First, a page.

- Postman - a GUI-based tool that can provide network analysis information when you proxy mobile app requests through it.
- mitmproxy - an open-source CLI-based tool which allows proxying of HTTP/HTTPS traffic
Proxy solutions require configuring the device under test with the correct proxy settings, and trusting the proxy as a certificate authority for HTTPS requests to be visible for analysis. To learn more about how to put all this together, you can check out the Appium Pro articles on capturing iOS simulator network traffic, capturing Android emulator traffic, and capturing network traffic with Java in your test scripts.
CPU utilization, memory consumption, etc…
These low-level device metrics can be retrieved in a minimal way using Appium itself. Check out these earlier Appium Pro articles for more info (note that with iOS especially, programmatically using retrieved performance info is not straightforward at all):
Video quality, blank screen time, animation time
These last metrics are particularly hard to determine using free and open source tools. Video quality is a subjective measurement and to determine it in an automated fashion would require (a) the ability to capture video from the screen (which Appium can do via its startScreenRecording command), and (b) some machine learning model which could take a video as input and provide a quality judgment as output.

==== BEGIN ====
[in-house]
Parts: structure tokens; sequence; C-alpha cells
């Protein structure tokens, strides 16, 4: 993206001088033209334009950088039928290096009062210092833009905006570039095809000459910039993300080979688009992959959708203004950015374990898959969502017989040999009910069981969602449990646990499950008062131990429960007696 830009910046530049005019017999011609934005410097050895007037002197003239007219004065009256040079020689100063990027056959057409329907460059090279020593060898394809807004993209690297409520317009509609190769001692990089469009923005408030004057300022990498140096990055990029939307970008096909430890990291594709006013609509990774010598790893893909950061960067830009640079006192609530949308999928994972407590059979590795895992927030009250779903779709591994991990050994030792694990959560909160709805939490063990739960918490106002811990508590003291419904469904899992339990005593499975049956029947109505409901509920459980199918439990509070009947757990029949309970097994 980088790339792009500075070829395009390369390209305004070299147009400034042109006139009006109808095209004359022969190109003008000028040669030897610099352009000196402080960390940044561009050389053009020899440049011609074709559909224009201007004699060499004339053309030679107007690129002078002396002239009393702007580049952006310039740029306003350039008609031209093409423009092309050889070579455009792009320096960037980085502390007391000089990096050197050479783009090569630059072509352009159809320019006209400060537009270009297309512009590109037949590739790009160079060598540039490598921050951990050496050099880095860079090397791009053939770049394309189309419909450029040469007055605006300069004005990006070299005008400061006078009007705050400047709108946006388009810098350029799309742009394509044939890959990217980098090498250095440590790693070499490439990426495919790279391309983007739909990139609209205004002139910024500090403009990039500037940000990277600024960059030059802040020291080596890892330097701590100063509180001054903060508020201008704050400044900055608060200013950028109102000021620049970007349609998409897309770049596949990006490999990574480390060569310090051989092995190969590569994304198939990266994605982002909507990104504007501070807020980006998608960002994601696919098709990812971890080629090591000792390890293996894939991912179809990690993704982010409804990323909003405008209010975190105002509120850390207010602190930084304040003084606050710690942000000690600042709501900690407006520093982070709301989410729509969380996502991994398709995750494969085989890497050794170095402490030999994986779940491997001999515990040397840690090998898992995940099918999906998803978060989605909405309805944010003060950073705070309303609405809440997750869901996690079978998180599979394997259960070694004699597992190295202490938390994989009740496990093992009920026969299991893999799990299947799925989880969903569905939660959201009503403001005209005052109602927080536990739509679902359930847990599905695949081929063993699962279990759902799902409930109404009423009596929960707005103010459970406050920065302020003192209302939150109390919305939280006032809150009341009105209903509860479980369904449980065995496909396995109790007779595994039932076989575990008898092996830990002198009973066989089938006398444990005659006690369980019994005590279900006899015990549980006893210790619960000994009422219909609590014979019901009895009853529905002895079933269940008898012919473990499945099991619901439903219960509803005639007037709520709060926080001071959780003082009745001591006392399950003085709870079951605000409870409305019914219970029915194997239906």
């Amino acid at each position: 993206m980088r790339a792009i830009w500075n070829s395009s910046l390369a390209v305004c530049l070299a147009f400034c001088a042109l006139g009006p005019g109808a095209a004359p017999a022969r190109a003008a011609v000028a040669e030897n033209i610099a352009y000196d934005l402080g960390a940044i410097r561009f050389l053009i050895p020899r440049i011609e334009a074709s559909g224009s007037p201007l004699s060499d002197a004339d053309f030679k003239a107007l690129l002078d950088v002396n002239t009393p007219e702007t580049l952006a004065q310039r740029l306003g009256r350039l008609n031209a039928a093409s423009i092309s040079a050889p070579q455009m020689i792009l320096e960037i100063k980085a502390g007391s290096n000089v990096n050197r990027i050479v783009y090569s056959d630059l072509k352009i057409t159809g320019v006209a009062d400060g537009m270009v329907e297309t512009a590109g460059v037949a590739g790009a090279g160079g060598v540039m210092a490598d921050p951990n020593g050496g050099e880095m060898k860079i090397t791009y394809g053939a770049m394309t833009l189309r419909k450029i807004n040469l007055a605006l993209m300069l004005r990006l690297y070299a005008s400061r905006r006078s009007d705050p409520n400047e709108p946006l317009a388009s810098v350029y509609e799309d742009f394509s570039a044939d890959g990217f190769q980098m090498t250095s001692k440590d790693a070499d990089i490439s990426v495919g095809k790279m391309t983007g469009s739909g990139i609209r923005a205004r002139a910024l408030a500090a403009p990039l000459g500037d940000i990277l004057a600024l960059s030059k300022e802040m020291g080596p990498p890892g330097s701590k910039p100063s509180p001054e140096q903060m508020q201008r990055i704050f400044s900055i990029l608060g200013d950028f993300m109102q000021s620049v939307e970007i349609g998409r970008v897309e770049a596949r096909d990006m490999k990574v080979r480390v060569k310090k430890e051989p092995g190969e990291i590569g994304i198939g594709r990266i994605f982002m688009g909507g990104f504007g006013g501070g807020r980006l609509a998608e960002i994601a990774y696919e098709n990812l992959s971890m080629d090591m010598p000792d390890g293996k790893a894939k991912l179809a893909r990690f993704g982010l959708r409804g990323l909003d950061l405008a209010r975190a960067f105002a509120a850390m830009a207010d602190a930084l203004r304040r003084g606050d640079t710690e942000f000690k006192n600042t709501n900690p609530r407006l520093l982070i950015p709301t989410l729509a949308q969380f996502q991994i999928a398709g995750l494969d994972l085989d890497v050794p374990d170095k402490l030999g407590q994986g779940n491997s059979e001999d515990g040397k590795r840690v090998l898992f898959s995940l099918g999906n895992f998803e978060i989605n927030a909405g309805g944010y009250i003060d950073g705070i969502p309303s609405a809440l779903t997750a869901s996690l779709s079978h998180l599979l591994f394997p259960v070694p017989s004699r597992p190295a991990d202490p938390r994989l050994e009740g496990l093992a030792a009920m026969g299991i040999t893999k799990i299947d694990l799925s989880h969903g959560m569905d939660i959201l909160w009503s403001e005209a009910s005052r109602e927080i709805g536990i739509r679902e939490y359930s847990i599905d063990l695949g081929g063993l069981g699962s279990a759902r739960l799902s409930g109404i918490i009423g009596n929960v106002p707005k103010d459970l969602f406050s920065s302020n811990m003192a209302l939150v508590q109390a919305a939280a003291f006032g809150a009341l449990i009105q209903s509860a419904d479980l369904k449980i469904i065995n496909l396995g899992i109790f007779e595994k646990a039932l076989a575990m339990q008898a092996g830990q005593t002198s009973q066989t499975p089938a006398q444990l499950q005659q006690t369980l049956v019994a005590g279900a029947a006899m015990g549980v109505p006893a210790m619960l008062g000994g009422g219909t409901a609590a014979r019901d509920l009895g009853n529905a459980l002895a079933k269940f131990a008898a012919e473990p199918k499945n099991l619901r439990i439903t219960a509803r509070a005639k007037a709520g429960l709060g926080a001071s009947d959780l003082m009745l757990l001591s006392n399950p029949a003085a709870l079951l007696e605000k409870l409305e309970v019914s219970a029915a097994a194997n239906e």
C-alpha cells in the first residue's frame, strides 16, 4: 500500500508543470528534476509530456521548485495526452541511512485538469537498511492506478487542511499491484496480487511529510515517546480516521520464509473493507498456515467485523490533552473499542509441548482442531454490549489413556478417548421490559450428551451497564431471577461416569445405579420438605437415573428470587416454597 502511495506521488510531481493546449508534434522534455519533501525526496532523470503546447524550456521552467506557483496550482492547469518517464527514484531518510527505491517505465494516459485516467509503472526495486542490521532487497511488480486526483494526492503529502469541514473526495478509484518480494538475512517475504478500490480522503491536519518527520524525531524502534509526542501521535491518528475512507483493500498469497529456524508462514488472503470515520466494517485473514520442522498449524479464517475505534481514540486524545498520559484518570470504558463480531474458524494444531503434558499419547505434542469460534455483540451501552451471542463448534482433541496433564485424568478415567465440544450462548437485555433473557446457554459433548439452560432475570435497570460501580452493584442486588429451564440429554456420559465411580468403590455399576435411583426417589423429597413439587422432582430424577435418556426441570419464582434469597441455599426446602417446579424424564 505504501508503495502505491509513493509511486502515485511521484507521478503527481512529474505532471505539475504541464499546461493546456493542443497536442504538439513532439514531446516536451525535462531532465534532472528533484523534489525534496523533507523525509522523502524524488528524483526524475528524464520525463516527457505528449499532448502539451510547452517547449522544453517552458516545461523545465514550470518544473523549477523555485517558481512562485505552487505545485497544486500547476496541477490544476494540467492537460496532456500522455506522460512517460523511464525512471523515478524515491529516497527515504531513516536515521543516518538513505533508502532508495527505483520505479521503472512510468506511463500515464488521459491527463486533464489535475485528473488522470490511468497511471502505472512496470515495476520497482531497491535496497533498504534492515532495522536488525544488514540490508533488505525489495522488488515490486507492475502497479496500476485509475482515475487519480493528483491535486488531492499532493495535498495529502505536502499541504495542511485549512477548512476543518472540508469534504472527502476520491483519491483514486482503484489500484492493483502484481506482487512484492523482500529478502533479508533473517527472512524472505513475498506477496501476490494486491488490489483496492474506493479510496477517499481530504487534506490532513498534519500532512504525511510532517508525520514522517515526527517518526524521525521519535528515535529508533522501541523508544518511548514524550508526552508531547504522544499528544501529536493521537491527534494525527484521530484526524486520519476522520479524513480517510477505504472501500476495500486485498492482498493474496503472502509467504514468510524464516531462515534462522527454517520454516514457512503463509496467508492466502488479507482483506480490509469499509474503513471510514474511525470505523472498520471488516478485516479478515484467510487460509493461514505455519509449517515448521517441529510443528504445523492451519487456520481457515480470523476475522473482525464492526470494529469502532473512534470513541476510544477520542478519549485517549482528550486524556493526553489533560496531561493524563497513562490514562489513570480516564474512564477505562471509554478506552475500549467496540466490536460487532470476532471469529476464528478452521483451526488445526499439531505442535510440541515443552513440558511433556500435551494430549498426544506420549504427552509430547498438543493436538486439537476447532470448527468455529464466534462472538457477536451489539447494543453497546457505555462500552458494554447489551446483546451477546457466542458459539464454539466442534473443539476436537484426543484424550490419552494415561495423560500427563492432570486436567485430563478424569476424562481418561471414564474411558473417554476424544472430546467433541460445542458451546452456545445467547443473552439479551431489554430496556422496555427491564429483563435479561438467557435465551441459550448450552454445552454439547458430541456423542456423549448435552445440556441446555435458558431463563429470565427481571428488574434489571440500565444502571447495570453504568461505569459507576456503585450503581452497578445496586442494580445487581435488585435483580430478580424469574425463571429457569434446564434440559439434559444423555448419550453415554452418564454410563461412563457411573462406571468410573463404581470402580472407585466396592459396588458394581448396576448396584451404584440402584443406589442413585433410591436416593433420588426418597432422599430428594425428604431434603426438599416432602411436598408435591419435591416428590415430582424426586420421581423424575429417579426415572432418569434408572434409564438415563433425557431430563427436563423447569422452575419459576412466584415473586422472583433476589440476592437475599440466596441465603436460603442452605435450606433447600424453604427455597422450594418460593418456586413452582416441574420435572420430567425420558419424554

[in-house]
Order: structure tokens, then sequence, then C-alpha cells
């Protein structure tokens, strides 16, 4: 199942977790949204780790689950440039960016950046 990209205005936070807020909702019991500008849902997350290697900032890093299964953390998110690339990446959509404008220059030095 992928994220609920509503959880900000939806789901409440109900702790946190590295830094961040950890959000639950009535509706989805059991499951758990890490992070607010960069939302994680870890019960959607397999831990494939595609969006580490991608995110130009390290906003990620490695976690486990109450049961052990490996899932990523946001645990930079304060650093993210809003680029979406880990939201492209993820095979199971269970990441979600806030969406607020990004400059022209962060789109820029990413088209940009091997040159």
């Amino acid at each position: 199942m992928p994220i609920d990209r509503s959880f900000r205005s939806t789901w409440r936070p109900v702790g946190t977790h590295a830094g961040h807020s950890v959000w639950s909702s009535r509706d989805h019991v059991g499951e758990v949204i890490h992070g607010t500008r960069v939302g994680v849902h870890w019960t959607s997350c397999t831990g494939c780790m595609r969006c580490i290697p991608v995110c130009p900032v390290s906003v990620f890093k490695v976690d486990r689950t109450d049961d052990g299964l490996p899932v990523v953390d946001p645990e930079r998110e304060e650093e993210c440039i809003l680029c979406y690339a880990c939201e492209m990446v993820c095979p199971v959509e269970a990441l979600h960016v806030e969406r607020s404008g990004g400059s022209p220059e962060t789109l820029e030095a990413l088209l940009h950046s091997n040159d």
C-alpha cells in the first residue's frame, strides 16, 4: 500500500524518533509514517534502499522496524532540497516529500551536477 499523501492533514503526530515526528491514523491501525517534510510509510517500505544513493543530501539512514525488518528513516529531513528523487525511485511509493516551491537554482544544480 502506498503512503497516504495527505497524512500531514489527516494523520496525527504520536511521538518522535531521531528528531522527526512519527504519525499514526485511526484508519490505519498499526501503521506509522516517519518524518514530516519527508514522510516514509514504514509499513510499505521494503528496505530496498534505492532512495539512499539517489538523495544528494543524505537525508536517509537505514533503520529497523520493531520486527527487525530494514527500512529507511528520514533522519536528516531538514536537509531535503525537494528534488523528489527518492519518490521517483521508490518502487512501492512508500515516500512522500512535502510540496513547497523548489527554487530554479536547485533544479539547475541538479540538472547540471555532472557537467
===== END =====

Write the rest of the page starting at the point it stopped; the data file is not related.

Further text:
I could not find a good open source tool to measure video quality (though there is a paper outlining how such a tool might be developed).
Similarly, for blank screen time, the best approach would involve training some kind of machine learning model to recognize screens with no elements, though an easy approximation could be made by using Appium and logging how much time elapses with a typical element wait.
In general, the world of free and open source network and performance testing is a bit of a rough and tumble place. In some cases, the tools exist, but are not well-integrated with the ecosystem a tester is used to working with. In other cases, we are limited to certain platforms or devices. In yet other cases, the best tools out there today are probably not free and open source.
For that reason, stay tuned, because we’re going to consider some paid tools and services in a future edition of Appium Pro, so you have the best understanding of the landscape and can make good decisions about the costs and benefits of adopting various approaches to performance testing of mobile apps.